Reasons Deburring is Crucial
Last week we established that burrs can cause problems to your workforce, your production efficiency, your machinery, and your final product. Let’s look more deeply at why it’s such an important topic.
Workplace Safety: We have all heard about safety first, but that’s because it is the cornerstone of the workplace. Injuries not only hurt the employee but also impact costs in multiple ways such as sick pay, decreased output, lost time, overtime, and insurance. There were almost 60 thousand cuts and lacerations reported in the workplace in 2020[i]. Removing burrs will reduce the frequency and severity of lacerations to your employees and the cost to your bottom line.
Overhead costs/machinery life: Just as burrs can hurt your workers, burrs can also damage machinery. If burrs are not removed, they can dislodge and cause clogs or wear in the next machine downstream in your line. Excessive and unplanned capital expenditures impact profits. Extending the life of your machinery saves you from downtime, unexpected costs, and the headache of repairs.
Longevity: Burrs can break off and shorten the life of the part (and the machine housing that part). Again, this can impact your business financially – but there are also more serious consequences to faulty parts. For example, if a part inside an engine is not properly deburred, that burr can come loose and cause failure to the entire engine. Burrs can also cause heat (via friction), potentially compromising the part. This opens up new risk in terms of liability, quality, and more.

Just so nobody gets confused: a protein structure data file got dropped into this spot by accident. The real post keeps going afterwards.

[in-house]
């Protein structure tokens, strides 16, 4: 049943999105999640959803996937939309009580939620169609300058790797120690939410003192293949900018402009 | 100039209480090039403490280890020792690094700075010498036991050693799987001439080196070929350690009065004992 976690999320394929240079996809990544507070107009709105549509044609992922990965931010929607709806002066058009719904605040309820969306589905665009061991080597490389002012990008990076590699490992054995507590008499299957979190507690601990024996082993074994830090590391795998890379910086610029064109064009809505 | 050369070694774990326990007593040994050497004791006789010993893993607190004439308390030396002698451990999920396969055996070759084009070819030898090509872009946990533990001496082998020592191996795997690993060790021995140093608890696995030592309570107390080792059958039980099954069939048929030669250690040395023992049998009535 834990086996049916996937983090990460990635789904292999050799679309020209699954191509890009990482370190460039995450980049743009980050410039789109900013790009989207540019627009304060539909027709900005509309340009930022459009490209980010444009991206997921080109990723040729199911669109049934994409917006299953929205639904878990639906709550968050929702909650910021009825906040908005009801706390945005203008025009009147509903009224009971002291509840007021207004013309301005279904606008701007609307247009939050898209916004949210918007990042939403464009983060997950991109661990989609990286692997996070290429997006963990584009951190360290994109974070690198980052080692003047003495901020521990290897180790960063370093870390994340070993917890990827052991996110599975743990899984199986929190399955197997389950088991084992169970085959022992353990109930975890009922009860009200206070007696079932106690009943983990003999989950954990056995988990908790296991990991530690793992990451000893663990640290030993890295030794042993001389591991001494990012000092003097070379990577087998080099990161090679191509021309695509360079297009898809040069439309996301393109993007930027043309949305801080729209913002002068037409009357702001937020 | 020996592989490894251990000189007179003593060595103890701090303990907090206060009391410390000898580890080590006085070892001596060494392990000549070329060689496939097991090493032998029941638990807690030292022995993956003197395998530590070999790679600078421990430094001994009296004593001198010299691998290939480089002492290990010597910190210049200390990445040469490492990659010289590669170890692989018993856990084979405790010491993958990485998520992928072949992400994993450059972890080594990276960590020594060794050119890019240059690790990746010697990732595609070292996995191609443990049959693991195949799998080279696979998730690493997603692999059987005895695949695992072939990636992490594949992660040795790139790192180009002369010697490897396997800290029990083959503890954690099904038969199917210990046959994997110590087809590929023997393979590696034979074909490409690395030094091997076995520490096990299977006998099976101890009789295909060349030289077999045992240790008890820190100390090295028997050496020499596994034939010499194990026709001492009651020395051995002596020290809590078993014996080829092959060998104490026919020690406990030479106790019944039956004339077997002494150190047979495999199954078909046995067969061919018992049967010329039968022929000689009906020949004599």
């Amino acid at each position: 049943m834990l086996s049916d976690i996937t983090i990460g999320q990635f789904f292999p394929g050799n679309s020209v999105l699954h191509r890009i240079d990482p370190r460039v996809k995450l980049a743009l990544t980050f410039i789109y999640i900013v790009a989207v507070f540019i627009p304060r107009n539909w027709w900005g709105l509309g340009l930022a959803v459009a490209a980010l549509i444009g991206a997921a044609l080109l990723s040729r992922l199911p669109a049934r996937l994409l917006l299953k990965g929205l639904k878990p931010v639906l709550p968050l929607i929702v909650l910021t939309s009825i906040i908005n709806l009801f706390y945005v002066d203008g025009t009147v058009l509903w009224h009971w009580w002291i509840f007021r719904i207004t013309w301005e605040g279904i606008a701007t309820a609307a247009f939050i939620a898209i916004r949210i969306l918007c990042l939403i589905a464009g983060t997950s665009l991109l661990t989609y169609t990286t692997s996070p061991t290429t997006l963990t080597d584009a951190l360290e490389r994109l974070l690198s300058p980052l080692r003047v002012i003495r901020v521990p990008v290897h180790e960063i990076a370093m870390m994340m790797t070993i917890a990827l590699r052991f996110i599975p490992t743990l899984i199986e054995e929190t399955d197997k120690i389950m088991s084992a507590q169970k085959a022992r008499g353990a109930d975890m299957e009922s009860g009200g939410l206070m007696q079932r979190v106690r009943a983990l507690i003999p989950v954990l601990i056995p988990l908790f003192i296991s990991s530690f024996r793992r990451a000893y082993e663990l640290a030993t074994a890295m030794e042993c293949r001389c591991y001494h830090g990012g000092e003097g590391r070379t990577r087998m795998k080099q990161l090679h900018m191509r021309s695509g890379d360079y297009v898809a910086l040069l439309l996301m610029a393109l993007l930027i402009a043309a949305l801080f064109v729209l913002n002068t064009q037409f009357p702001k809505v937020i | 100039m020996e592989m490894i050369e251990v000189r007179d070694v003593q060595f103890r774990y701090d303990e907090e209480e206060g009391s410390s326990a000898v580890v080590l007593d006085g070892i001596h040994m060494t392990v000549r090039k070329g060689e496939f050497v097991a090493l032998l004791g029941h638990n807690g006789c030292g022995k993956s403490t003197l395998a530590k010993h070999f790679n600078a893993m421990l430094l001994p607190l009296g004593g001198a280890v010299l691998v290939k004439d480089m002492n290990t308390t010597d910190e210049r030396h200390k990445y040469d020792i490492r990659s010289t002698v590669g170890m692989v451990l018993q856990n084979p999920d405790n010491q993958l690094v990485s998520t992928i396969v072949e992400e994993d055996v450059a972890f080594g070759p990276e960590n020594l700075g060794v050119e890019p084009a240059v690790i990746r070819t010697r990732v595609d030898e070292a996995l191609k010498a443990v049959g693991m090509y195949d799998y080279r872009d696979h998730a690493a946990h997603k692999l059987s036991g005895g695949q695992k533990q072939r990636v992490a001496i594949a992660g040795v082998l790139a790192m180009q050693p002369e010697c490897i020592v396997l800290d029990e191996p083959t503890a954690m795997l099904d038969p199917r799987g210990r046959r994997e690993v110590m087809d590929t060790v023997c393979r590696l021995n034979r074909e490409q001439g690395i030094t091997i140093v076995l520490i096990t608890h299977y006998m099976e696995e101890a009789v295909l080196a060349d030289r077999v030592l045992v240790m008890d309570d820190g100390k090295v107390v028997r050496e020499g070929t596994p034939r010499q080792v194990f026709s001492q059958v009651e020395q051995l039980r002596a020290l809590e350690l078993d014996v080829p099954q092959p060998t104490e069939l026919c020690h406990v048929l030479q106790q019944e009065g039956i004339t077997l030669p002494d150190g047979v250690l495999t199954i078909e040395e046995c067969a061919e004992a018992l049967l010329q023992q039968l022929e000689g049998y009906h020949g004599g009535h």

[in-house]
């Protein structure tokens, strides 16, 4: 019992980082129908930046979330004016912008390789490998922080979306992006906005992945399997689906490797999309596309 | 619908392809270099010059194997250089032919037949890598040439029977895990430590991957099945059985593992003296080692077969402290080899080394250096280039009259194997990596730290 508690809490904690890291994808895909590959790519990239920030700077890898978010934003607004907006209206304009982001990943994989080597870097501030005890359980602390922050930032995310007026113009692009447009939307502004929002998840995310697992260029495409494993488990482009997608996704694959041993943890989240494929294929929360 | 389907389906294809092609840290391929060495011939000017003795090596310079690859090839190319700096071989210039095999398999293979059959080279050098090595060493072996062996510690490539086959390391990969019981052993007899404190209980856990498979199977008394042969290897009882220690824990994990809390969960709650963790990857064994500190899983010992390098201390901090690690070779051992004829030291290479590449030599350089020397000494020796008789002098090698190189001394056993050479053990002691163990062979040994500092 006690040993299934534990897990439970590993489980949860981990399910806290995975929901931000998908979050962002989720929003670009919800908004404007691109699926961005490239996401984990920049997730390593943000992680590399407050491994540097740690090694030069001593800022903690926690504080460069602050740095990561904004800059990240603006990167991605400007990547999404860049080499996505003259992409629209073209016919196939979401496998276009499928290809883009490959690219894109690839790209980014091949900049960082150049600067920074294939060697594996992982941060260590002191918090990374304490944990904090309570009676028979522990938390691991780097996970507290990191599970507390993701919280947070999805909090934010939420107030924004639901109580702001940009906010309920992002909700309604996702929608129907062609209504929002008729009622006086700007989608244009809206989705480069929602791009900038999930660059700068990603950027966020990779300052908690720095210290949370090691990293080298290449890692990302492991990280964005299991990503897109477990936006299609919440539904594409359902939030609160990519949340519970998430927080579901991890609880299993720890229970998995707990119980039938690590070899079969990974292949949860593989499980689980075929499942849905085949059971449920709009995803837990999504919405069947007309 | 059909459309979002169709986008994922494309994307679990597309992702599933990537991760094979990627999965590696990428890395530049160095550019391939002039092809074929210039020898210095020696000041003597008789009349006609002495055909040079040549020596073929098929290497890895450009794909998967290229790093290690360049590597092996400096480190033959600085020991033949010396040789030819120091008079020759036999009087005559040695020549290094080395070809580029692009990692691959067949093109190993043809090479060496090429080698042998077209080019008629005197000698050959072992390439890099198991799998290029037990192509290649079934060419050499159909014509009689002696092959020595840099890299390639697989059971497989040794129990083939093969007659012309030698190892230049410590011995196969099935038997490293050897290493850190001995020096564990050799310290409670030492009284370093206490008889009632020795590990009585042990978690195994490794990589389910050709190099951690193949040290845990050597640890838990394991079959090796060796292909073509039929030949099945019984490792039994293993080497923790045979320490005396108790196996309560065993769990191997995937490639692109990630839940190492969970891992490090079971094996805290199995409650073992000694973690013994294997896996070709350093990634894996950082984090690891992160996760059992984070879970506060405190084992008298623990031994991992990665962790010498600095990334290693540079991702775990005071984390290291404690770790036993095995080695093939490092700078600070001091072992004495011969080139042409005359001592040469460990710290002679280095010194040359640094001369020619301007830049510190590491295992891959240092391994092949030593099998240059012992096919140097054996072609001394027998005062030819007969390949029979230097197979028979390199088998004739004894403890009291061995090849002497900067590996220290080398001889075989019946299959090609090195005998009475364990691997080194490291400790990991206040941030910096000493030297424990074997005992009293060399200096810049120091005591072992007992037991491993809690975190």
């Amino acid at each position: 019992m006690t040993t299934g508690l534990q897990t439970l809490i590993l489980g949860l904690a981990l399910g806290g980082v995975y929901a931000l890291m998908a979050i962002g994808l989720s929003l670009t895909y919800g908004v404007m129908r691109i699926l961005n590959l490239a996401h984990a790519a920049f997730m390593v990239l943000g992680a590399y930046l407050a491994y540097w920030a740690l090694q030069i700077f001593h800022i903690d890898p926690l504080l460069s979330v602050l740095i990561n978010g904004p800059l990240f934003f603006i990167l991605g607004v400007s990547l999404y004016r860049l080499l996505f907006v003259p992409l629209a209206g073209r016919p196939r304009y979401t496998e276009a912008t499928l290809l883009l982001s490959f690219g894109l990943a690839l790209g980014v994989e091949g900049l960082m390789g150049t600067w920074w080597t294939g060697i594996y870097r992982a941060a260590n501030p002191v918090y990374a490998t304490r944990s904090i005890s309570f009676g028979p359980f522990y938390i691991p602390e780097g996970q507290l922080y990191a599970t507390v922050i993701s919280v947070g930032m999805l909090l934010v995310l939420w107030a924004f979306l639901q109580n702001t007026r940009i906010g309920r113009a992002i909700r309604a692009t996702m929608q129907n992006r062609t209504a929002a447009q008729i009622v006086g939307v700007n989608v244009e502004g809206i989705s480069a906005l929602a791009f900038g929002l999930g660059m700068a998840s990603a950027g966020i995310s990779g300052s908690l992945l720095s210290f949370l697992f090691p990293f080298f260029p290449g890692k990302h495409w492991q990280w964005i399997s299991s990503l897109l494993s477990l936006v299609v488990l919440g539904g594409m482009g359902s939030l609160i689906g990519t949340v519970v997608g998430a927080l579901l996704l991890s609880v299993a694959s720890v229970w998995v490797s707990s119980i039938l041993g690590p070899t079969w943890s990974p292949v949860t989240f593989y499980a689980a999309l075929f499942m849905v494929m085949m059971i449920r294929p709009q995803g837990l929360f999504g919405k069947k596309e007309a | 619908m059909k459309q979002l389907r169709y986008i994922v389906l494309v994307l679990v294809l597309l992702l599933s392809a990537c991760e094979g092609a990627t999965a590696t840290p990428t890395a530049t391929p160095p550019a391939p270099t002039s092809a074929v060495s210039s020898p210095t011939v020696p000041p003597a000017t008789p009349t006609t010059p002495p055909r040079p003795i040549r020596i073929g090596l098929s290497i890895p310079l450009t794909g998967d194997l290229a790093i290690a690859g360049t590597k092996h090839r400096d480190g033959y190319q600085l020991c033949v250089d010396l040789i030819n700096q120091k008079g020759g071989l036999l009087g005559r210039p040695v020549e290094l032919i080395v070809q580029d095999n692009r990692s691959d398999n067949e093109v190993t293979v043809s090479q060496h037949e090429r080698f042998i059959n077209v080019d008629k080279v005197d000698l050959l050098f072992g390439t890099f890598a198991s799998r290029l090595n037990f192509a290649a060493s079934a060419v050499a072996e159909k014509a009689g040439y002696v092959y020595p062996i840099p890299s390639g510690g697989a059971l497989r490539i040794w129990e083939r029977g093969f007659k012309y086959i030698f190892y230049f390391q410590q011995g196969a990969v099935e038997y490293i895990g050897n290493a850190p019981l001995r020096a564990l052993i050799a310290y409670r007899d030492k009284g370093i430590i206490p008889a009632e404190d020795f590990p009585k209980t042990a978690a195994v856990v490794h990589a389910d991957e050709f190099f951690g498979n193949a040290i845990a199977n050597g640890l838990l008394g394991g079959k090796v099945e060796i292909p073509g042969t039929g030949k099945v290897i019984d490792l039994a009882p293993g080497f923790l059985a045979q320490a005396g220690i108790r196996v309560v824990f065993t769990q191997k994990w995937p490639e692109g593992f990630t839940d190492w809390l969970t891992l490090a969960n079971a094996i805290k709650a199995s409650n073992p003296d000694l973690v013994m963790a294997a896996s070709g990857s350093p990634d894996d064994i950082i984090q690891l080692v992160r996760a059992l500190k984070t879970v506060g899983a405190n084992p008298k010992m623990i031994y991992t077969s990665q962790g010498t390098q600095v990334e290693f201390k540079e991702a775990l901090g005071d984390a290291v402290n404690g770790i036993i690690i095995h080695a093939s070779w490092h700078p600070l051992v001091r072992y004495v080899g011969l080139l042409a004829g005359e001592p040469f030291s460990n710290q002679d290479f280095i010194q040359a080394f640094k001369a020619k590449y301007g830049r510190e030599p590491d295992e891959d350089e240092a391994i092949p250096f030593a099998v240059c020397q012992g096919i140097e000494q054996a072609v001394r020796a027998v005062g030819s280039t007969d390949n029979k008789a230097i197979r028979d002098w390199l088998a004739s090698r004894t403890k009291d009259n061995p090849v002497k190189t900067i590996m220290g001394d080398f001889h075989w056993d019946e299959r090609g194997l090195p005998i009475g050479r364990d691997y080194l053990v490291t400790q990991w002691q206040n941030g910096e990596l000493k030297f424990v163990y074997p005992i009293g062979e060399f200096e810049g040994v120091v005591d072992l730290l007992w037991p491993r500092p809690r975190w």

Precision: Workpieces are designed to exacting measurements for high-level performance. Burrs keep pieces from fitting and working properly and can result in rejected parts. And if you can’t make quality products, you’re not going to be selling any products. Tight tolerances and precise specs don’t leave room for error.
Specific industry needs: There are many use cases where burrs would truly cause critical issues. The food industry must exercise serious caution to ensure tiny metal pieces don’t end up in products consumers eat and drink. Medical or surgical implants and devices also have exceptionally high standards because rough metal edges could lead to internal damage or a legitimate biological hazard. And in the aerospace and automotive industries, burrs can lead to equipment failure, injury, liability and more.
Making sure your parts are burr-free is essential to the safety of your workplace and your bottom line. In the end, the deburring method you choose will depend on the category and properties of the burrs you are trying to remove. We’ll start looking at those categories and properties in next week’s installment. To truly understand what a deburring process can do for you, parts should be tested by the machine builder so you can discuss the results for a smooth collaborative relationship.
The primary reasons to deburr are clear: to produce parts that are less prone to quality issues or failure, to lower the risk of injury to your team or end users, and to protect equipment and aspects of your production process downstream.
COMING UP Next: Burrs by Machining Process
I U.S. Bureau of Labor and Statistics, 2020 TABLE R31. Number of nonfatal occupational injuries and illnesses involving days away from work by event or exposure leading to injury or illness and selected natures of injury or illness, private industry, 2020